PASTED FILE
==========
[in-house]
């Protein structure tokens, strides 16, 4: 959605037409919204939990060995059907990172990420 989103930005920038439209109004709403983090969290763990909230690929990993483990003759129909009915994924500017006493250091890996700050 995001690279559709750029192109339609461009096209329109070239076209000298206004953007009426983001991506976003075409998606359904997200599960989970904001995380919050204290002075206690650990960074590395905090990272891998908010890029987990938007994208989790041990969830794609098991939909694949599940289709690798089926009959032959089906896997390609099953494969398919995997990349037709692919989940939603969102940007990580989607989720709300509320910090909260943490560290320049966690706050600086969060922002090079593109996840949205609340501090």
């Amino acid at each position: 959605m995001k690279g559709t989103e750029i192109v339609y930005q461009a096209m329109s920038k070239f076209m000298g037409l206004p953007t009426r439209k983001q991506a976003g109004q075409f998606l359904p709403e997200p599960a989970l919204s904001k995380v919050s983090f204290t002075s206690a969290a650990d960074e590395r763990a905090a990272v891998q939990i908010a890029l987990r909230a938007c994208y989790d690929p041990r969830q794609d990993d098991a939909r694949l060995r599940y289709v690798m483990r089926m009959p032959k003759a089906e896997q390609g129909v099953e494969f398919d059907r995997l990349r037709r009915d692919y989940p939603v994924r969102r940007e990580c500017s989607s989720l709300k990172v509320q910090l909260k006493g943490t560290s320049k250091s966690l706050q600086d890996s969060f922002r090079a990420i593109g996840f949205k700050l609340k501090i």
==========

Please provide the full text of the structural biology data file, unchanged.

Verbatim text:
[in-house]
């Protein structure tokens, strides 16, 4: 959605037409919204939990060995059907990172990420 989103930005920038439209109004709403983090969290763990909230690929990993483990003759129909009915994924500017006493250091890996700050 995001690279559709750029192109339609461009096209329109070239076209000298206004953007009426983001991506976003075409998606359904997200599960989970904001995380919050204290002075206690650990960074590395905090990272891998908010890029987990938007994208989790041990969830794609098991939909694949599940289709690798089926009959032959089906896997390609099953494969398919995997990349037709692919989940939603969102940007990580989607989720709300509320910090909260943490560290320049966690706050600086969060922002090079593109996840949205609340501090």
């Amino acid at each position: 959605m995001k690279g559709t989103e750029i192109v339609y930005q461009a096209m329109s920038k070239f076209m000298g037409l206004p953007t009426r439209k983001q991506a976003g109004q075409f998606l359904p709403e997200p599960a989970l919204s904001k995380v919050s983090f204290t002075s206690a969290a650990d960074e590395r763990a905090a990272v891998q939990i908010a890029l987990r909230a938007c994208y989790d690929p041990r969830q794609d990993d098991a939909r694949l060995r599940y289709v690798m483990r089926m009959p032959k003759a089906e896997q390609g129909v099953e494969f398919d059907r995997l990349r037709r009915d692919y989940p939603v994924r969102r940007e990580c500017s989607s989720l709300k990172v509320q910090l909260k006493g943490t560290s320049k250091s966690l706050q600086d890996s969060f922002r090079a990420i593109g996840f949205k700050l609340k501090i």